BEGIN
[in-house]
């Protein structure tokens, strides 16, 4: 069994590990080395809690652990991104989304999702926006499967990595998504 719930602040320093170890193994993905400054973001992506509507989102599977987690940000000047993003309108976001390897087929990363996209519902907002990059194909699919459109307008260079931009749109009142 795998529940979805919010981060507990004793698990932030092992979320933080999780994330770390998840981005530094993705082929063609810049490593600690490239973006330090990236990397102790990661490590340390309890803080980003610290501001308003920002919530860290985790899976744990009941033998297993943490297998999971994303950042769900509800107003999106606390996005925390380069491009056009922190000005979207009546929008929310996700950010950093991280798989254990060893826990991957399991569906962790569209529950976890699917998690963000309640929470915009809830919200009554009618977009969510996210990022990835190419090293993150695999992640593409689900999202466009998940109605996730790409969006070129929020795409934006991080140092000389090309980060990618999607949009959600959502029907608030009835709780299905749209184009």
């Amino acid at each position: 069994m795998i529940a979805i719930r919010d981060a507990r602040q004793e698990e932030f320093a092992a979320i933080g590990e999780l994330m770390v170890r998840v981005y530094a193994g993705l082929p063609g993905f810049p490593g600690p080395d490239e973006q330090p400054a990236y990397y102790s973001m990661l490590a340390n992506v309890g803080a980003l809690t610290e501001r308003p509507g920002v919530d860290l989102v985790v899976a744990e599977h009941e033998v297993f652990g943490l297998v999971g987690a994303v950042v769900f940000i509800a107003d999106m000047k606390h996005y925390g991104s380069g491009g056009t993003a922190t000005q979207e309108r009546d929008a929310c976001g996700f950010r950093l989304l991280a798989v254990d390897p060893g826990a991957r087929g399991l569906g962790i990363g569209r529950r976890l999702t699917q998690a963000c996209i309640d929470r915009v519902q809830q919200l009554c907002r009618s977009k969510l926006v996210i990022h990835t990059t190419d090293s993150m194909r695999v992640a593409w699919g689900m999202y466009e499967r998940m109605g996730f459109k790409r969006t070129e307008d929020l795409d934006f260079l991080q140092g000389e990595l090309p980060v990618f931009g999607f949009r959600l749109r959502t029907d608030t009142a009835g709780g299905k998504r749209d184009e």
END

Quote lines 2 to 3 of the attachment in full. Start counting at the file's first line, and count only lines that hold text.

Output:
């Protein structure tokens, strides 16, 4: 069994590990080395809690652990991104989304999702926006499967990595998504 719930602040320093170890193994993905400054973001992506509507989102599977987690940000000047993003309108976001390897087929990363996209519902907002990059194909699919459109307008260079931009749109009142 795998529940979805919010981060507990004793698990932030092992979320933080999780994330770390998840981005530094993705082929063609810049490593600690490239973006330090990236990397102790990661490590340390309890803080980003610290501001308003920002919530860290985790899976744990009941033998297993943490297998999971994303950042769900509800107003999106606390996005925390380069491009056009922190000005979207009546929008929310996700950010950093991280798989254990060893826990991957399991569906962790569209529950976890699917998690963000309640929470915009809830919200009554009618977009969510996210990022990835190419090293993150695999992640593409689900999202466009998940109605996730790409969006070129929020795409934006991080140092000389090309980060990618999607949009959600959502029907608030009835709780299905749209184009």
């Amino acid at each position: 069994m795998i529940a979805i719930r919010d981060a507990r602040q004793e698990e932030f320093a092992a979320i933080g590990e999780l994330m770390v170890r998840v981005y530094a193994g993705l082929p063609g993905f810049p490593g600690p080395d490239e973006q330090p400054a990236y990397y102790s973001m990661l490590a340390n992506v309890g803080a980003l809690t610290e501001r308003p509507g920002v919530d860290l989102v985790v899976a744990e599977h009941e033998v297993f652990g943490l297998v999971g987690a994303v950042v769900f940000i509800a107003d999106m000047k606390h996005y925390g991104s380069g491009g056009t993003a922190t000005q979207e309108r009546d929008a929310c976001g996700f950010r950093l989304l991280a798989v254990d390897p060893g826990a991957r087929g399991l569906g962790i990363g569209r529950r976890l999702t699917q998690a963000c996209i309640d929470r915009v519902q809830q919200l009554c907002r009618s977009k969510l926006v996210i990022h990835t990059t190419d090293s993150m194909r695999v992640a593409w699919g689900m999202y466009e499967r998940m109605g996730f459109k790409r969006t070129e307008d929020l795409d934006f260079l991080q140092g000389e990595l090309p980060v990618f931009g999607f949009r959600l749109r959502t029907d608030t009142a009835g709780g299905k998504r749209d184009e």